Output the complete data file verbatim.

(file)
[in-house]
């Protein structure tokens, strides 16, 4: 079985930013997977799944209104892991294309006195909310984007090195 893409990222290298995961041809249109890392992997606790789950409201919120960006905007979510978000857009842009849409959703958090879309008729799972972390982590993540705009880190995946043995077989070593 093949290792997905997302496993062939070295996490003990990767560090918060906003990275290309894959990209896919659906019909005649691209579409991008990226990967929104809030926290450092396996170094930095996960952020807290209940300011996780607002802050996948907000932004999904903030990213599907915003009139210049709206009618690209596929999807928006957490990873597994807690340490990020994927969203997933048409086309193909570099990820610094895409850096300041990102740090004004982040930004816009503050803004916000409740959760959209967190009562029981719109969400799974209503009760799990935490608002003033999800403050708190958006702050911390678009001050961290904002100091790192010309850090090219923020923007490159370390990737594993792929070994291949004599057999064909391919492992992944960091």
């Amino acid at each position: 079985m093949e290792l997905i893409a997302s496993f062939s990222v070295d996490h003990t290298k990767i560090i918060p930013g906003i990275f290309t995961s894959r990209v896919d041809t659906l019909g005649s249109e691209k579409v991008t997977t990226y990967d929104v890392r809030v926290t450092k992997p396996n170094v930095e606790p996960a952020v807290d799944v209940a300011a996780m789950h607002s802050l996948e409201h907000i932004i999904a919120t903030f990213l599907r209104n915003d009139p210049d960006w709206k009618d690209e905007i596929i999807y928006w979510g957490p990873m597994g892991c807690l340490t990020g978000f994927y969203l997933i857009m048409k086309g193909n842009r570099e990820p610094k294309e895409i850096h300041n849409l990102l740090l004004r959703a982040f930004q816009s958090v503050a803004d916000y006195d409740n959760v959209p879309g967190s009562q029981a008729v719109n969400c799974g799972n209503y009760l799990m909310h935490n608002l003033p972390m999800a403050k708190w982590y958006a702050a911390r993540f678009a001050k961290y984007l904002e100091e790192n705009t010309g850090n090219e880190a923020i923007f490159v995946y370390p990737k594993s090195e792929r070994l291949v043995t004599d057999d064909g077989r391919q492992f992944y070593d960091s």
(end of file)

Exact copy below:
[in-house]
């Protein structure tokens, strides 16, 4: 079985930013997977799944209104892991294309006195909310984007090195 893409990222290298995961041809249109890392992997606790789950409201919120960006905007979510978000857009842009849409959703958090879309008729799972972390982590993540705009880190995946043995077989070593 093949290792997905997302496993062939070295996490003990990767560090918060906003990275290309894959990209896919659906019909005649691209579409991008990226990967929104809030926290450092396996170094930095996960952020807290209940300011996780607002802050996948907000932004999904903030990213599907915003009139210049709206009618690209596929999807928006957490990873597994807690340490990020994927969203997933048409086309193909570099990820610094895409850096300041990102740090004004982040930004816009503050803004916000409740959760959209967190009562029981719109969400799974209503009760799990935490608002003033999800403050708190958006702050911390678009001050961290904002100091790192010309850090090219923020923007490159370390990737594993792929070994291949004599057999064909391919492992992944960091």
């Amino acid at each position: 079985m093949e290792l997905i893409a997302s496993f062939s990222v070295d996490h003990t290298k990767i560090i918060p930013g906003i990275f290309t995961s894959r990209v896919d041809t659906l019909g005649s249109e691209k579409v991008t997977t990226y990967d929104v890392r809030v926290t450092k992997p396996n170094v930095e606790p996960a952020v807290d799944v209940a300011a996780m789950h607002s802050l996948e409201h907000i932004i999904a919120t903030f990213l599907r209104n915003d009139p210049d960006w709206k009618d690209e905007i596929i999807y928006w979510g957490p990873m597994g892991c807690l340490t990020g978000f994927y969203l997933i857009m048409k086309g193909n842009r570099e990820p610094k294309e895409i850096h300041n849409l990102l740090l004004r959703a982040f930004q816009s958090v503050a803004d916000y006195d409740n959760v959209p879309g967190s009562q029981a008729v719109n969400c799974g799972n209503y009760l799990m909310h935490n608002l003033p972390m999800a403050k708190w982590y958006a702050a911390r993540f678009a001050k961290y984007l904002e100091e790192n705009t010309g850090n090219e880190a923020i923007f490159v995946y370390p990737k594993s090195e792929r070994l291949v043995t004599d057999d064909g077989r391919q492992f992944y070593d960091s």